Bird Flu Causes Human Deaths In Egypt, Threatens Way of Life
By Michael Slackman
THE NEW YORK TIMES
KAFR EL SHEIK IBRAHIM, EGYPT
Given the choice between the possibility her children would fall ill from bird flu or the certainty they would go hungry if she got rid of the ducks she raised in her home, Hamida Abdullah said there was really no choice at all.
“You think we are going to fast?” Abdullah said as she pushed open a door to expose a sad-looking, feces-covered pen where a dozen muddy ducks chased one another.
It has been two months since Egypt confirmed that avian flu had arrived in the Arab world’s most populous country. Since then 12 humans have developed the illness, and some have died.
A government news agency said Thursday there had been a fourth human death, Reuters reported.
Egyptian authorities did not hide the flu’s arrival, but government officials did not seem well prepared to deal with it. There was no clear policy initially for trying to keep the disease from spreading. Then, after the government decided to vaccinate domestic poultry against the flu, it was learned there was not enough vaccine, people in the poultry industry said.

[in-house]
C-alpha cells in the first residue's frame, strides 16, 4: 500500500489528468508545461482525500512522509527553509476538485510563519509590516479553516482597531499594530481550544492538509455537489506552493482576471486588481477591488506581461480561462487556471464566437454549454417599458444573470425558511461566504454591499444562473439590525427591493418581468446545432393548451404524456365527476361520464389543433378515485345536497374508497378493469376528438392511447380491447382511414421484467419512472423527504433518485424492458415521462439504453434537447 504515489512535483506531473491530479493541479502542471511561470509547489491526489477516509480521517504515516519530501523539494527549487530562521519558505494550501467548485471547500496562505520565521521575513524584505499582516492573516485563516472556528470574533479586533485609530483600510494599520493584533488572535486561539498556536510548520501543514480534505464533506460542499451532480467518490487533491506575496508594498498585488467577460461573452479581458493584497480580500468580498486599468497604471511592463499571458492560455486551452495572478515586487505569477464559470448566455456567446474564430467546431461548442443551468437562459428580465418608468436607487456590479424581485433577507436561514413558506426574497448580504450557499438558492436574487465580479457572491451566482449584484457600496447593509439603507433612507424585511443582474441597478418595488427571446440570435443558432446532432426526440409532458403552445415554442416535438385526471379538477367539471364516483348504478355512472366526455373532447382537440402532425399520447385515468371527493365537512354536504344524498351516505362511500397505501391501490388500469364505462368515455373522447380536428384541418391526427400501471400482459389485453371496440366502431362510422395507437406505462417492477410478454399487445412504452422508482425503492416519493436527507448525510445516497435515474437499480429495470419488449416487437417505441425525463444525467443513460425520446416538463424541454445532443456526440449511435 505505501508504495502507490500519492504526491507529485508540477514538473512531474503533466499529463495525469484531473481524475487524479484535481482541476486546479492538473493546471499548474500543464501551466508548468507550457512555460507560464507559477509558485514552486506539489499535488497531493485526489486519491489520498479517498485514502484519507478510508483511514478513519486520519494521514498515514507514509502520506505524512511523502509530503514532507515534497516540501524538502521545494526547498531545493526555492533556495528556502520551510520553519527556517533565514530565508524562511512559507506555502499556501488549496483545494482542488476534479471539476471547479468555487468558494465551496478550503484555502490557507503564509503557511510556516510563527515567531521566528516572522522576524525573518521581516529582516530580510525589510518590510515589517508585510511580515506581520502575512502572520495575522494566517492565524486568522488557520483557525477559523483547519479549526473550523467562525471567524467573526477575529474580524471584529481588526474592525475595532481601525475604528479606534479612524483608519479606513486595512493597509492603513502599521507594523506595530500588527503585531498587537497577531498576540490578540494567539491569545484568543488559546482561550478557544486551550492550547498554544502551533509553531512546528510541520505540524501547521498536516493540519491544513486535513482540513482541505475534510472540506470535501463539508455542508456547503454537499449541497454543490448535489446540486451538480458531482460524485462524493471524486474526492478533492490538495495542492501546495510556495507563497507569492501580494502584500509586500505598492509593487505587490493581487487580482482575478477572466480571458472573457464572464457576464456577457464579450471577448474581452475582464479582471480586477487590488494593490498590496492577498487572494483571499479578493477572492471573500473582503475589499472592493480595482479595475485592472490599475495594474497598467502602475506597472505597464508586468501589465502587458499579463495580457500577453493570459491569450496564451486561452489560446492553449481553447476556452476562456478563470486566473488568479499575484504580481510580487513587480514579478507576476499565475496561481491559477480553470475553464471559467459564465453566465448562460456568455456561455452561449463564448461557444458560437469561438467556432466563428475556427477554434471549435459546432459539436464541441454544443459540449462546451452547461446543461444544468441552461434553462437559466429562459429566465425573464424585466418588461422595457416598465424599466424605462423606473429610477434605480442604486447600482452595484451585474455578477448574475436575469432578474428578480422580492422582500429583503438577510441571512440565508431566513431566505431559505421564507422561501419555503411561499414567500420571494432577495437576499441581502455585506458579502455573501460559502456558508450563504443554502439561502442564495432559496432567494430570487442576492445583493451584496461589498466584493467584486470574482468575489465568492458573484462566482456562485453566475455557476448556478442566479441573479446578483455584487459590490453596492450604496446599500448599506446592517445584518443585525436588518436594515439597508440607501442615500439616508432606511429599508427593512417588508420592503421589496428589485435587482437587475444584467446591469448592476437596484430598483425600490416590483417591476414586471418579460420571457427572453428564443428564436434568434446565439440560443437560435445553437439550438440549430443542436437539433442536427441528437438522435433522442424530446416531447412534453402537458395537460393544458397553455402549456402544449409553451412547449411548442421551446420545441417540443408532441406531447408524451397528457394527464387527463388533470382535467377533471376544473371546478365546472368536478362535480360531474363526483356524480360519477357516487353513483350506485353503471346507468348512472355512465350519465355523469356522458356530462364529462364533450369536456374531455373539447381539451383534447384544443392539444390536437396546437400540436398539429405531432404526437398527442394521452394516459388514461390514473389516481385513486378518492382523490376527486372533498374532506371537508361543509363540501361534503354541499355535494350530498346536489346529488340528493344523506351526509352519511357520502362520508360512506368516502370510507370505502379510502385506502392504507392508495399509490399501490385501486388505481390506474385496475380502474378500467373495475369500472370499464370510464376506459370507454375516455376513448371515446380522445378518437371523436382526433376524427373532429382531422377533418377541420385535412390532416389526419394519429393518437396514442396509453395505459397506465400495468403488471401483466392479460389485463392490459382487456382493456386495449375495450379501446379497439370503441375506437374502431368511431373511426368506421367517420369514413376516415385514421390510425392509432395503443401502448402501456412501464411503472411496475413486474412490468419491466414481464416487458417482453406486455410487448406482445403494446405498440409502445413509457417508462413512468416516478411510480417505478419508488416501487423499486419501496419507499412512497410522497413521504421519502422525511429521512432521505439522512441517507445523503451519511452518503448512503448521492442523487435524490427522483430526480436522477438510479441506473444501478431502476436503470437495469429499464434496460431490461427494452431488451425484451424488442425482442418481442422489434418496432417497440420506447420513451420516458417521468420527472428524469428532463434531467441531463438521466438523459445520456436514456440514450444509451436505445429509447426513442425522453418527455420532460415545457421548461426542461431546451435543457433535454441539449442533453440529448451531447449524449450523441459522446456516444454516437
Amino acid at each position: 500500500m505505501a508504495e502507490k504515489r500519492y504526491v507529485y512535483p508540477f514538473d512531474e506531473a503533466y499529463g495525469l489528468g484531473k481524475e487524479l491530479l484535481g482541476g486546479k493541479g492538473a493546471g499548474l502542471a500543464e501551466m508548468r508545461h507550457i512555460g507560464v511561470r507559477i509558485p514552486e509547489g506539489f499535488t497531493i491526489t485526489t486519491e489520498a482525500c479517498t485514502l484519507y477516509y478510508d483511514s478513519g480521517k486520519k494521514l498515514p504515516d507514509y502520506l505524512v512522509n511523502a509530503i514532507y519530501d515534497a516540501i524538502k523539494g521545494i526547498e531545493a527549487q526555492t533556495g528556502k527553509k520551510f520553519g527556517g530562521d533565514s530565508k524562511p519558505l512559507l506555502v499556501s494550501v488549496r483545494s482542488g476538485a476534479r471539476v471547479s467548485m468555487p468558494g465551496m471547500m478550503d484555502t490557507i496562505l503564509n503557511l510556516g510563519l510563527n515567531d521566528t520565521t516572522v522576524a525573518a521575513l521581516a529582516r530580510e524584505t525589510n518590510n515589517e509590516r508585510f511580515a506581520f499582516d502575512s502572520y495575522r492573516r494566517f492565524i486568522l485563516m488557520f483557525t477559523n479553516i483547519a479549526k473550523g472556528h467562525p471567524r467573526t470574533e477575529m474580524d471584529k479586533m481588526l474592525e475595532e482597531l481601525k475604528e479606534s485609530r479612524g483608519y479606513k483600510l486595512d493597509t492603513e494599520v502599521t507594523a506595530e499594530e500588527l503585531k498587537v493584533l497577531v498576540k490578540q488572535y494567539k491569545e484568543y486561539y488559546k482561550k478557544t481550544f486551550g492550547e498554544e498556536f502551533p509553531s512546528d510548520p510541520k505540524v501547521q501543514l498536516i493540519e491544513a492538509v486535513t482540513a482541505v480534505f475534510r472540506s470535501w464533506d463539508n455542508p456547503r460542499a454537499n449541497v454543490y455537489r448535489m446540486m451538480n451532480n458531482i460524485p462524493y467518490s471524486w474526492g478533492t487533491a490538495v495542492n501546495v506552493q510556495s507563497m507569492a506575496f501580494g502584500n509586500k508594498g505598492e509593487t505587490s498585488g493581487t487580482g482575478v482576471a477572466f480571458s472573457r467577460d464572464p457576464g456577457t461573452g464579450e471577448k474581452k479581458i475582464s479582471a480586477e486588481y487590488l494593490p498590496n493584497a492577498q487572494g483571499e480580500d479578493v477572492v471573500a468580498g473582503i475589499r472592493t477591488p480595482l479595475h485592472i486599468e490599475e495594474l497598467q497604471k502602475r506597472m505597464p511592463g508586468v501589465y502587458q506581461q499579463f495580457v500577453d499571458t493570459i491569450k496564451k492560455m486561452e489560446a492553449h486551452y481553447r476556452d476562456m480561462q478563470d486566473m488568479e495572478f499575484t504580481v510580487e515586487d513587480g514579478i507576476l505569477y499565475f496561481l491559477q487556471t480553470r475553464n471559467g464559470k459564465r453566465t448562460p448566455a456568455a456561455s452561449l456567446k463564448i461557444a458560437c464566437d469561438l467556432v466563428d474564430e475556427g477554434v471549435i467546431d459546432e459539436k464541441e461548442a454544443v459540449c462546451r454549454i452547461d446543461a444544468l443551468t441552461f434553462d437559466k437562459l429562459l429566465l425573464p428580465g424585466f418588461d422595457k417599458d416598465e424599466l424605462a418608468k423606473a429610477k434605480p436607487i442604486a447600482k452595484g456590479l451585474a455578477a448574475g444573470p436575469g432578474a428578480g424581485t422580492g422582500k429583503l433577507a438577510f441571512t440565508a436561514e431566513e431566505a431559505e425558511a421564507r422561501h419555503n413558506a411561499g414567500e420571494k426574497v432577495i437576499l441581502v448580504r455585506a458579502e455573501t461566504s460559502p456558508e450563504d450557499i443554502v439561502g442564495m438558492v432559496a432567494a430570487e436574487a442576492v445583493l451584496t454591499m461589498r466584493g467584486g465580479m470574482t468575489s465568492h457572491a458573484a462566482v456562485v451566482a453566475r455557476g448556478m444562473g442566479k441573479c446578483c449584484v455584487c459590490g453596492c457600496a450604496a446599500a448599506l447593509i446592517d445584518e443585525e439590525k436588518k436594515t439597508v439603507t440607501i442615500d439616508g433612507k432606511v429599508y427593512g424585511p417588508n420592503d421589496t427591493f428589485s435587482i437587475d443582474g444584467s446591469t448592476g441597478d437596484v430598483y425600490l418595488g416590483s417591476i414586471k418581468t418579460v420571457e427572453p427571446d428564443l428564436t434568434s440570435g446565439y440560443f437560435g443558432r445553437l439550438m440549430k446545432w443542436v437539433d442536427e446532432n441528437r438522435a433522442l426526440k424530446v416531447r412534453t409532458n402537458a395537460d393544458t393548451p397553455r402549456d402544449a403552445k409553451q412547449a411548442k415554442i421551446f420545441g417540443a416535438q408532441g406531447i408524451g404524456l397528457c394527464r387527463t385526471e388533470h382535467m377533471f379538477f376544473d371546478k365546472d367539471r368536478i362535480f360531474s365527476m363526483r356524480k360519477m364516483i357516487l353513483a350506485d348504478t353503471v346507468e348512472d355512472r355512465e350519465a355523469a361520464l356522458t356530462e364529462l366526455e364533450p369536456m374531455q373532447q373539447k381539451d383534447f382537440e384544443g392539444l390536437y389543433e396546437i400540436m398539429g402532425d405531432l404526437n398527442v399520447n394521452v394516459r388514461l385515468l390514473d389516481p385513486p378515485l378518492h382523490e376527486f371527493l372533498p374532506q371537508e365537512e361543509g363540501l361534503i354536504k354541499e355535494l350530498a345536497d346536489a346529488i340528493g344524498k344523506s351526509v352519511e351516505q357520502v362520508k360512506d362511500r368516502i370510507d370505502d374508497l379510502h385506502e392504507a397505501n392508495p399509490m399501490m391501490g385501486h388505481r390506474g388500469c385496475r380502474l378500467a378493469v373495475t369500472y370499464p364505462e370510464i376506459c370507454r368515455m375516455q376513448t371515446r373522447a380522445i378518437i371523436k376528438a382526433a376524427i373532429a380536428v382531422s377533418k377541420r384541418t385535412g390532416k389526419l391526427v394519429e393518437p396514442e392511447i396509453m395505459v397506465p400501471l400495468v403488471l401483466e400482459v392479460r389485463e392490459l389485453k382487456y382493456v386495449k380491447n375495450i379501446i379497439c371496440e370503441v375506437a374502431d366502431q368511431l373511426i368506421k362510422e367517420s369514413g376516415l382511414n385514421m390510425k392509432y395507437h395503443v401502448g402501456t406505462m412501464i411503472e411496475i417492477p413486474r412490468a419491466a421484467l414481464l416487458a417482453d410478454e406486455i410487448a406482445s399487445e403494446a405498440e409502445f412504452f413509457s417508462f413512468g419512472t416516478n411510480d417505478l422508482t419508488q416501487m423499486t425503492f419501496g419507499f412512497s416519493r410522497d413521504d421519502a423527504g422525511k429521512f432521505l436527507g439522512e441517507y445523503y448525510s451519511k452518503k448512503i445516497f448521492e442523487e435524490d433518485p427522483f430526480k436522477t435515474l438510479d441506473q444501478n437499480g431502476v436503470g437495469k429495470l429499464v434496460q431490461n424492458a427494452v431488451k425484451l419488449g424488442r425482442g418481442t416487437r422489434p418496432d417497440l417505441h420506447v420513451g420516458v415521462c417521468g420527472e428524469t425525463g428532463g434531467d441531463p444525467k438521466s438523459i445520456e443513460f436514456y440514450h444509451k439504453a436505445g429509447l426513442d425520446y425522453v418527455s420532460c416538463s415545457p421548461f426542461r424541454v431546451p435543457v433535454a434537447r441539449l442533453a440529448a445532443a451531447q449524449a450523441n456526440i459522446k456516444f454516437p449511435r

The government then turned to culling birds, relying on Egyptian security forces to carry out the culls. Some poultry industry experts said this only contributed to spreading the disease.
As in many other developing countries, the Egyptian government was faced with not just with a medical and scientific battle, but also a serious social problem that threatened to undermine stability in vast stretches of poor, rural communities.
Telling poor Egyptians in the countryside that they cannot raise poultry at home for food and extra income would be like prohibiting Russians from growing vegetables at their dachas. It would cut off not only a crucial source of nutrition, but also a lifestyle that has deep cultural roots.
The government recognized that it was impossible to ban raising birds at home, and so it allowed people outside the city to keep their personal flocks, so long as they were caged and healthy.
Bird flu has devastated Egypt’s poultry industry, effectively reducing a stock of an estimated 100 million broiler chickens at any given time by 95 percent from both disease and culling. But the tragedy of the disease is most evident in the Nile Delta region north of Cairo, the nation’s breadbasket and now an incubator of fear and bird flu.